Since those who took out student loans are now having to repay them, United States retail sales have plummeted. According to the Bank of America, who have been mysteriously all-knowing for months, this morning’s U.S. retail sales print will be better than expected.
However, Goldman Sachs warned last month that retail sales could stumble hard because “the largest effects of the hit from the resumption of student loan payments will come in October.”
Ahead of retail sales: BofA real-time debit and credit card data indicates a big beat to consensus, especially on headline pic.twitter.com/4iFSdIj4Cz
— zerohedge (@zerohedge) November 15, 2023
There could be a problem with inflation as well. Wages are not keeping up with the cost of living and people are struggling to make ends meet during these interesting economic times.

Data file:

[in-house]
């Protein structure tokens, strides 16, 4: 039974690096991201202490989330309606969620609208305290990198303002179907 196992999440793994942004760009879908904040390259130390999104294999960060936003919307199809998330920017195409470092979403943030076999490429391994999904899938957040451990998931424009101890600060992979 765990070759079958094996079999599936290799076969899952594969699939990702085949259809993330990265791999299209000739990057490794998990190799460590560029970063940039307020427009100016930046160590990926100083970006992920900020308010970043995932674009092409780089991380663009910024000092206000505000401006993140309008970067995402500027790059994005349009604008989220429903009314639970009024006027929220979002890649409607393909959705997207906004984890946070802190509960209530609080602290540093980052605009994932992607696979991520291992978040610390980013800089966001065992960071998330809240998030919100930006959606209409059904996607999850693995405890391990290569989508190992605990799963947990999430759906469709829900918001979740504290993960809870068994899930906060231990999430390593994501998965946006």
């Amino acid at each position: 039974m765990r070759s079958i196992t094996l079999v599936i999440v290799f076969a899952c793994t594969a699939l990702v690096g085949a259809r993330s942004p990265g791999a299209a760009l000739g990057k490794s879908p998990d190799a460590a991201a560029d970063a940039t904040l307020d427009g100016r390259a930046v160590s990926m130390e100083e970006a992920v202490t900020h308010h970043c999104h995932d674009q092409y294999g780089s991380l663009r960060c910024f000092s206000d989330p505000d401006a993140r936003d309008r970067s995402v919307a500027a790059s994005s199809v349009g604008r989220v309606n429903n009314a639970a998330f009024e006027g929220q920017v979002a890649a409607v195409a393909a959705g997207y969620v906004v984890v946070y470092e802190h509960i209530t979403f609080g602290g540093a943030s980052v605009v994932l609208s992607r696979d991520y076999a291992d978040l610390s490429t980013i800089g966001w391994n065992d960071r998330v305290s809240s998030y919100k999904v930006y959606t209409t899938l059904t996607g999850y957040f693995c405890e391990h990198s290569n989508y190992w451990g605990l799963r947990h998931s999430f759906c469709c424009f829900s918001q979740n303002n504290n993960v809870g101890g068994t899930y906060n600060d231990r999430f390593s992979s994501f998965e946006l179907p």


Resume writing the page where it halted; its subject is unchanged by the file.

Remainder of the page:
After last month’s big upside surprise, the consensus was for a 0.3% drop Month over Month (MoM) in retail sales but the actual print came in better than expected, declining just 0.1% MoM (the first decline in 7 months).
Both headline and core retail sales Year over Year (YoY) growth slowed in October.
Retail sales ‘control group’ (which excludes food services, automobile dealers, building materials, and gasoline stations) and is used for GDP calculations, rose 0.2% MoM in October, according to a report by ZeroHedge.
Furniture, Motor Vehicles, and Miscellaneous Stores saw the biggest MoM declines…
Miscellaneous Store Retailers continue to swing around violently.
As a reminder, last month’s big jump was ‘seasonally adjusted’ by the ruling class’s central bankers. Un-adjusted sales dropped over 5% MoM. In October, sales of NSA (non-seasonally adjusted) rose 2.3% MoM.
Not exactly the “great news” everyone was expecting but still a “beat”, writes ZeroHedge.
In a society driven by consumption and buying, it is important to note when things get a little off. With the Christmas season fast approaching, it’s definitely possible that retail sales will pick up dramatically, even if people are going to have to put gifts on their credit cards this year.
Originally Posted at www.shtfplan.com